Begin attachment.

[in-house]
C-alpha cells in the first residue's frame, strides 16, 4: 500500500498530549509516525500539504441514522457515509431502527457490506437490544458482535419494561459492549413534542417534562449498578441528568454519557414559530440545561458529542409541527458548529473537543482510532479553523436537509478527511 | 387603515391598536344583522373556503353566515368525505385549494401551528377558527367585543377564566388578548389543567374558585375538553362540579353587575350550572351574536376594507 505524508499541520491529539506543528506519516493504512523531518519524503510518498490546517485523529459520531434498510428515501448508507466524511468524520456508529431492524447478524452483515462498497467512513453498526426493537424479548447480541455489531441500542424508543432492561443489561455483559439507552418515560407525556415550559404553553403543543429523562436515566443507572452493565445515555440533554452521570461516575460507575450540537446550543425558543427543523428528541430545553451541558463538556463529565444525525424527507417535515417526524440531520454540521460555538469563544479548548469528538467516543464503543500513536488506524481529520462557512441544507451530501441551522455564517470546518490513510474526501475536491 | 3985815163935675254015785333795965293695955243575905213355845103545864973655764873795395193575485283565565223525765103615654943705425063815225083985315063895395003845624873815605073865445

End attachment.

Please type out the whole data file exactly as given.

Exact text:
[in-house]
C-alpha cells in the first residue's frame, strides 16, 4: 500500500498530549509516525500539504441514522457515509431502527457490506437490544458482535419494561459492549413534542417534562449498578441528568454519557414559530440545561458529542409541527458548529473537543482510532479553523436537509478527511 | 387603515391598536344583522373556503353566515368525505385549494401551528377558527367585543377564566388578548389543567374558585375538553362540579353587575350550572351574536376594507 505524508499541520491529539506543528506519516493504512523531518519524503510518498490546517485523529459520531434498510428515501448508507466524511468524520456508529431492524447478524452483515462498497467512513453498526426493537424479548447480541455489531441500542424508543432492561443489561455483559439507552418515560407525556415550559404553553403543543429523562436515566443507572452493565445515555440533554452521570461516575460507575450540537446550543425558543427543523428528541430545553451541558463538556463529565444525525424527507417535515417526524440531520454540521460555538469563544479548548469528538467516543464503543500513536488506524481529520462557512441544507451530501441551522455564517470546518490513510474526501475536491 | 3985815163935675254015785333795965293695955243575905213355845103545864973655764873795395193575485283565565223525765103615654943705425063815225083985315063895395003845624873815605073865445